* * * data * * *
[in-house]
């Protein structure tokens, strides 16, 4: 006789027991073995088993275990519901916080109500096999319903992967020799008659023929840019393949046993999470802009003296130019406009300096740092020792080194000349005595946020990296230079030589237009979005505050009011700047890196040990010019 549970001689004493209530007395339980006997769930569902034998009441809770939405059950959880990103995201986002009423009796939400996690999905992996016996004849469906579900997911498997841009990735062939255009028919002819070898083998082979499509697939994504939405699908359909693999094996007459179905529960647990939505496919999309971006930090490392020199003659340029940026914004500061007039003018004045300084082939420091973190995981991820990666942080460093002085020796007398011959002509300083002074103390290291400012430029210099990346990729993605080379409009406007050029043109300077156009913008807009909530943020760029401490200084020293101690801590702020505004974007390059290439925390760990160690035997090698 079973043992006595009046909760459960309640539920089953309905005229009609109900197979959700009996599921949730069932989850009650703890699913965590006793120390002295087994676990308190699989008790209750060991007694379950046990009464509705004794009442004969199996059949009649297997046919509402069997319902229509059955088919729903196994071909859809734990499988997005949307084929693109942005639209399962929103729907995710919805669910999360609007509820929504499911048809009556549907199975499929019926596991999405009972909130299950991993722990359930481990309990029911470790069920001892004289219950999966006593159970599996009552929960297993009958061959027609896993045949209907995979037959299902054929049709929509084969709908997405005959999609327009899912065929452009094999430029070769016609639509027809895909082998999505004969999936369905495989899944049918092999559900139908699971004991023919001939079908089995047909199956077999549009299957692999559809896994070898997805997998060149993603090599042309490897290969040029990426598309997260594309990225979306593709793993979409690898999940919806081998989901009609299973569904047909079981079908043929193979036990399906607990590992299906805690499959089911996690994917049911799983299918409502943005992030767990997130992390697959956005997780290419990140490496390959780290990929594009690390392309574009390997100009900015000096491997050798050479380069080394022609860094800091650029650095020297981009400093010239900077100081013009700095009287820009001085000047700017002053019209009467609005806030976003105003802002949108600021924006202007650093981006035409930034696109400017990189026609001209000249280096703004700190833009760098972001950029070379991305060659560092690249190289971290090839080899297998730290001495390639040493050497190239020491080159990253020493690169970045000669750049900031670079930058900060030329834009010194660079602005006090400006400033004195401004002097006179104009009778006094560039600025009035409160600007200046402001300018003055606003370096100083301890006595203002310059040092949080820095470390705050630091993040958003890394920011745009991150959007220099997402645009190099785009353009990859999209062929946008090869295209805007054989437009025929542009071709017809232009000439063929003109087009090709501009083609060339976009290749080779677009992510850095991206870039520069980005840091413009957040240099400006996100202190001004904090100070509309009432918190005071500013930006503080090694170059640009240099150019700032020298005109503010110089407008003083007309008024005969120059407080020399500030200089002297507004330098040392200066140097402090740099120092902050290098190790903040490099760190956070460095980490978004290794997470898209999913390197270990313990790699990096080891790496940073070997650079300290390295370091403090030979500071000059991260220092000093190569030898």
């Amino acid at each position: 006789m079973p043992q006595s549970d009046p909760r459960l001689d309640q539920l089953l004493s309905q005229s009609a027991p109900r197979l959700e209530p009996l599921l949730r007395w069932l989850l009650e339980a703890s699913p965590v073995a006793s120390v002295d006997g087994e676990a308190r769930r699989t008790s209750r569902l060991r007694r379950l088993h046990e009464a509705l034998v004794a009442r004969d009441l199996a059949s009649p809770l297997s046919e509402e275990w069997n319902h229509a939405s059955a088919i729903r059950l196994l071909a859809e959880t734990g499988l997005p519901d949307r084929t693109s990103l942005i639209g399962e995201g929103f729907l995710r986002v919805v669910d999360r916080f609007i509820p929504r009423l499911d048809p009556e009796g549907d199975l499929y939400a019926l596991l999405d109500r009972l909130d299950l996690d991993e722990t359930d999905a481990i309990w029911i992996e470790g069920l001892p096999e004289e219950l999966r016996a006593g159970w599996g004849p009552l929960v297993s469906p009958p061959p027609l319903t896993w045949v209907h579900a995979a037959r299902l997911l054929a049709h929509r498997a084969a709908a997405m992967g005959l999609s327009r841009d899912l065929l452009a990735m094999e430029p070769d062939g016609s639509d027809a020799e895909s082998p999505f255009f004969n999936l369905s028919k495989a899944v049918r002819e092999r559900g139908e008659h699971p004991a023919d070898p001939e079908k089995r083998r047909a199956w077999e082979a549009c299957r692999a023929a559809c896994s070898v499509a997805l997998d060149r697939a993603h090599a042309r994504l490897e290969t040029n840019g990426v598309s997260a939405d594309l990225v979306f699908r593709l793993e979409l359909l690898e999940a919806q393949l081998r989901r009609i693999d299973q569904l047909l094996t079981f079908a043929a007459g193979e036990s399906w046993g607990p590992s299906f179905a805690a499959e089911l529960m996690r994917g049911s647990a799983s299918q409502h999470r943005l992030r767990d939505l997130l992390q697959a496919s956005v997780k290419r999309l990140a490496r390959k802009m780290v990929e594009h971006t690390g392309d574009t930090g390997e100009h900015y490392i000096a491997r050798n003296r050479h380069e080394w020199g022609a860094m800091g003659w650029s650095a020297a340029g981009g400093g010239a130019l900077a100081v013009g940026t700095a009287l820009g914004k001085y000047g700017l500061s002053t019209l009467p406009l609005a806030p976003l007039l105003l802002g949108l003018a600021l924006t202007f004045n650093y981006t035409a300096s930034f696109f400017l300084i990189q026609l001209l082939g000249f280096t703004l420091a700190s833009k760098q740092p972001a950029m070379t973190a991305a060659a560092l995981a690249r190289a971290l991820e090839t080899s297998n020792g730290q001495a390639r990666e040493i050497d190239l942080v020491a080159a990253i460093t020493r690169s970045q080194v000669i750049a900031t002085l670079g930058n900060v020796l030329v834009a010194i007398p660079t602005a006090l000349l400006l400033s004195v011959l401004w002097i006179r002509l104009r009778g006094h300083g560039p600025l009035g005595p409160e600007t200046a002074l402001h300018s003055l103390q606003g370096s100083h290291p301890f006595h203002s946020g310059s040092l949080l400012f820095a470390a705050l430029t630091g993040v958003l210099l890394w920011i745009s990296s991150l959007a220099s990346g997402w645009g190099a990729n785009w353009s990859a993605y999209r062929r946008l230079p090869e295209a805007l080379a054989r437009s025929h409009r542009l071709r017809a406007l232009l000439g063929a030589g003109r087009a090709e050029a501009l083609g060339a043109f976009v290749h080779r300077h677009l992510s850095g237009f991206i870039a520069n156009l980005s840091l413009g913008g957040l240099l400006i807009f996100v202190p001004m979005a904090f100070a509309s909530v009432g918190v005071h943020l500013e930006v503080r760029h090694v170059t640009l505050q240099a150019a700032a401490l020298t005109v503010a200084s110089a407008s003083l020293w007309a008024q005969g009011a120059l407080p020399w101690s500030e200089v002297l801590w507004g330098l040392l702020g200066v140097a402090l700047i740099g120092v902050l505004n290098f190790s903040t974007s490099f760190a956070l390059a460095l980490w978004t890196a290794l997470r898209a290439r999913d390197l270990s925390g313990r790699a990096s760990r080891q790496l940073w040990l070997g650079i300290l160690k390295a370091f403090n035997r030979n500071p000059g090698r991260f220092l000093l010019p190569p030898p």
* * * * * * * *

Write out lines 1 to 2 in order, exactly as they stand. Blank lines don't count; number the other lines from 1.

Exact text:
[in-house]
């Protein structure tokens, strides 16, 4: 006789027991073995088993275990519901916080109500096999319903992967020799008659023929840019393949046993999470802009003296130019406009300096740092020792080194000349005595946020990296230079030589237009979005505050009011700047890196040990010019 549970001689004493209530007395339980006997769930569902034998009441809770939405059950959880990103995201986002009423009796939400996690999905992996016996004849469906579900997911498997841009990735062939255009028919002819070898083998082979499509697939994504939405699908359909693999094996007459179905529960647990939505496919999309971006930090490392020199003659340029940026914004500061007039003018004045300084082939420091973190995981991820990666942080460093002085020796007398011959002509300083002074103390290291400012430029210099990346990729993605080379409009406007050029043109300077156009913008807009909530943020760029401490200084020293101690801590702020505004974007390059290439925390760990160690035997090698 079973043992006595009046909760459960309640539920089953309905005229009609109900197979959700009996599921949730069932989850009650703890699913965590006793120390002295087994676990308190699989008790209750060991007694379950046990009464509705004794009442004969199996059949009649297997046919509402069997319902229509059955088919729903196994071909859809734990499988997005949307084929693109942005639209399962929103729907995710919805669910999360609007509820929504499911048809009556549907199975499929019926596991999405009972909130299950991993722990359930481990309990029911470790069920001892004289219950999966006593159970599996009552929960297993009958061959027609896993045949209907995979037959299902054929049709929509084969709908997405005959999609327009899912065929452009094999430029070769016609639509027809895909082998999505004969999936369905495989899944049918092999559900139908699971004991023919001939079908089995047909199956077999549009299957692999559809896994070898997805997998060149993603090599042309490897290969040029990426598309997260594309990225979306593709793993979409690898999940919806081998989901009609299973569904047909079981079908043929193979036990399906607990590992299906805690499959089911996690994917049911799983299918409502943005992030767990997130992390697959956005997780290419990140490496390959780290990929594009690390392309574009390997100009900015000096491997050798050479380069080394022609860094800091650029650095020297981009400093010239900077100081013009700095009287820009001085000047700017002053019209009467609005806030976003105003802002949108600021924006202007650093981006035409930034696109400017990189026609001209000249280096703004700190833009760098972001950029070379991305060659560092690249190289971290090839080899297998730290001495390639040493050497190239020491080159990253020493690169970045000669750049900031670079930058900060030329834009010194660079602005006090400006400033004195401004002097006179104009009778006094560039600025009035409160600007200046402001300018003055606003370096100083301890006595203002310059040092949080820095470390705050630091993040958003890394920011745009991150959007220099997402645009190099785009353009990859999209062929946008090869295209805007054989437009025929542009071709017809232009000439063929003109087009090709501009083609060339976009290749080779677009992510850095991206870039520069980005840091413009957040240099400006996100202190001004904090100070509309009432918190005071500013930006503080090694170059640009240099150019700032020298005109503010110089407008003083007309008024005969120059407080020399500030200089002297507004330098040392200066140097402090740099120092902050290098190790903040490099760190956070460095980490978004290794997470898209999913390197270990313990790699990096080891790496940073070997650079300290390295370091403090030979500071000059991260220092000093190569030898």